How did it come to this? Rewind to late 80s-early 90s where you have Nintendo and Sony collaborating on the SNES PlayStation–an optical storage medium for Nintendo’s famous soon-to-be-released 16-bit console. Here is a match made in heaven. Nintendo, true to form, desires to control every facet of the proto-CD-ROM medium’s distribution by encasing everything in a proprietary plastic caddy (echoes of the 64DD here). Sony wants the absolute opposite: licensing for the technology for anyone would pay. Sony gets up at the Consumer Electronics Show in 1991 and publicly announces this without prior notice to Nintendo. Infuriated, Nintendo cuts the (as it were) R&D umbilical cord and announces that it has instead signed on with Philips, the creator of the CD-ROM, for the development of an optical medium. The outcome of this was two-fold: Nintendo’s efforts with Philips were disastrous (NB. the ‘full-motion video’ Zelda game for the CDi, in all its hilarity), and the resulting legal quagmire to which Nintendo was subjected ensured that it would be forced to totally rebuild its next console, and base it on the age-old cartridge medium — not in-itself a bad outcome, in my opinion — and, secondly, to the horror of the then mainstays of the video game industry, Sony would be prompted to enter the video game console market.

It’s important to recount the entry of Sony into production of video game consoles because the Sega Saturn was, in effect, a reaction to the Sony PlayStation. Sony had connections in the third-party industry, and they exploited them. The PlayStation was built around an improved version of a processor that Sony had been manufacturing for Silicon Graphics (SGI) workstations for years. The specific details of the CPU are irrelevant; the important thing to take away from the PlayStation‘s architecture is that it was cheap to manufacture, simple to understand (therefore easy to program–and, prospectively, would be well supported in terms of programming libraries), and, for its time, very powerful.

Sega’s upper echelons were rocked, upon learning of this information, when leaked. Sega had, for decades now, been an organisation heavily rooted in arcade gaming, and the Saturn was, like the Mega Drive before it, to be based on the architecture of an arcade board (in fact it’s worth mentioning that the reader might find the ease with which Sega shoe-horned the Mega Drive into its case very interesting). The Saturn was originally based on a single-processor design, like the PlayStation, and was originally intended to be proffered up as the ultimate 2D console, but, in its original iteration, was easily eclipsed by Sony’s offering in raw 3D processing power.

P-HidekiSato[1]Sega’s President, Hayao Nakayama, ordered that the Saturn‘s original hardware design be completely scrapped, and rebuilt from scratch. The person responsible for virtually all of the design of Sega’s hardware, Hideki Sato, was sent back to the drawing board. He came back with the parallel-processor based platform that the Saturn eventually became. The concept behind this architecture was fairly radical, and, given that Sato and his team of engineers (the ‘Away Team’) had virtually no time, it was all assembled out of off-the-shelf components.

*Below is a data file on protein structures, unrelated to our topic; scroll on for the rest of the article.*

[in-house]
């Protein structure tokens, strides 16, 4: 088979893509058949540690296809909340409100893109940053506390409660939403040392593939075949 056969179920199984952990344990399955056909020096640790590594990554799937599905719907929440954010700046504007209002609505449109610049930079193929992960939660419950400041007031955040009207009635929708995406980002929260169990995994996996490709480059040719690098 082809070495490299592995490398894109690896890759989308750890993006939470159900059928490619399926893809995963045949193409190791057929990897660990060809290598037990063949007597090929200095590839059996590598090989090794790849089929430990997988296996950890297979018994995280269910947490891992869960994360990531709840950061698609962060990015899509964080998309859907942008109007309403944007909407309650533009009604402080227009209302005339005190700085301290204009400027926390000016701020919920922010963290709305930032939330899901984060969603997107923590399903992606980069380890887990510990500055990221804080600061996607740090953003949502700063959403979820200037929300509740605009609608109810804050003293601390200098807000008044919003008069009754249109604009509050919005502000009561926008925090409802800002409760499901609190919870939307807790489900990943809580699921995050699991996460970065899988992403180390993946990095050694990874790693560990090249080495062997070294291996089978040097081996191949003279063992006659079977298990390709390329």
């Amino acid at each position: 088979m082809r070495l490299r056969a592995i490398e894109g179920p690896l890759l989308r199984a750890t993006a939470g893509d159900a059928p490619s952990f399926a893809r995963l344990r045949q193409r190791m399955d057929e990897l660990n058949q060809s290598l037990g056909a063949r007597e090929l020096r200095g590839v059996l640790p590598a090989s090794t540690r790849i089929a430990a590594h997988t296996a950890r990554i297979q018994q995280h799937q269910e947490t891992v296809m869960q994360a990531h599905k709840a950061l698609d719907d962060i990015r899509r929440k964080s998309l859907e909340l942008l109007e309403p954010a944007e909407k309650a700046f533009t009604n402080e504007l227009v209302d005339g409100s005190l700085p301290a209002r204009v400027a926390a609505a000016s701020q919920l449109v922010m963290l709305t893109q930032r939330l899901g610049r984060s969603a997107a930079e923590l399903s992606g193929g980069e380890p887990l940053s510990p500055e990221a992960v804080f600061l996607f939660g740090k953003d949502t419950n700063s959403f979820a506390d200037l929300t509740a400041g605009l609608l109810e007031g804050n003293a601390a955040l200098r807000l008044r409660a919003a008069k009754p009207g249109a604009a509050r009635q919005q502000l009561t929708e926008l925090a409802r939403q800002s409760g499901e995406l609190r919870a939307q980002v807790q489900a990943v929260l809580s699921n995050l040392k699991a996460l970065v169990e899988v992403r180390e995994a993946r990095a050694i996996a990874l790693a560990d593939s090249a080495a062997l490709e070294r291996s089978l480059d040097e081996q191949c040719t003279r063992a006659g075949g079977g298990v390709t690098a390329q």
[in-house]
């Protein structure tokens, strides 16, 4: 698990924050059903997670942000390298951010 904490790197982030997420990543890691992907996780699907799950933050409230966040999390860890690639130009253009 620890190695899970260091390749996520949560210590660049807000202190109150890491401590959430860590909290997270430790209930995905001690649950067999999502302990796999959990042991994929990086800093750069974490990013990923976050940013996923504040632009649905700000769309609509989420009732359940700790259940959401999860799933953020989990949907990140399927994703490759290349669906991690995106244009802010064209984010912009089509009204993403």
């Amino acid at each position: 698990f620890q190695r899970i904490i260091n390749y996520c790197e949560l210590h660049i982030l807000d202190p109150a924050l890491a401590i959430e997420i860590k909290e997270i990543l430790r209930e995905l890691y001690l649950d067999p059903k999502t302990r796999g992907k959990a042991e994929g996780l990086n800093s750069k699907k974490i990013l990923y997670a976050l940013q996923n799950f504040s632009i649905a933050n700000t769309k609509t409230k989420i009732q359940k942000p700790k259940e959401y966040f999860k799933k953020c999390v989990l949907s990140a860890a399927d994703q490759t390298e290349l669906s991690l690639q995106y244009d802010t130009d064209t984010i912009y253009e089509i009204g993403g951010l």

All of this was occurring at the same time as a bitter struggle between Sega’s main office and Japanese division, and the company’s North American division. Sega of America was then headed up by Tom Kalinske, who had previously lead the toy company Mattel. When he was parachuted into his position in Sega by Nakayama in 1990, he knew nothing about video games, but he was a marketing professional: he instituted aggressive advertising (Sega Does What Nintendon’t) and business methods (‘spend into a profit’) that were employed in both Europe and the USA that well and truly rustled the jimmies of his Japanese counterparts. Kalinske’s decisions were, for a time, insanely successful, winning Sega an enormous chunk of the Western video game market, but it rewarded the company with mountains of debt, a sour taste for Japanese business ethics. When Kalinske and his council of elders found themselves thoroughly unimpressed with a demonstration of Hideki’s team’s efforts, instead suggesting to Nakayama that Sega instead construct a console with a unified processing structure based on another chip from Silicon Graphics, they were silenced. Against Kalinske’s protestations, also, Nakayama discontinued Sega’s support for the Mega Drive in 1996, when the platform was still performing very well (compare with the Apple II). Sega of America was forced into launching whatever Sega of Japan wanted, whenever it wanted.

Nights Into Dreams proves that it was the difficulties with the Saturn‘s architecture, and not its ‘overall power’ that determined its graphical prowess.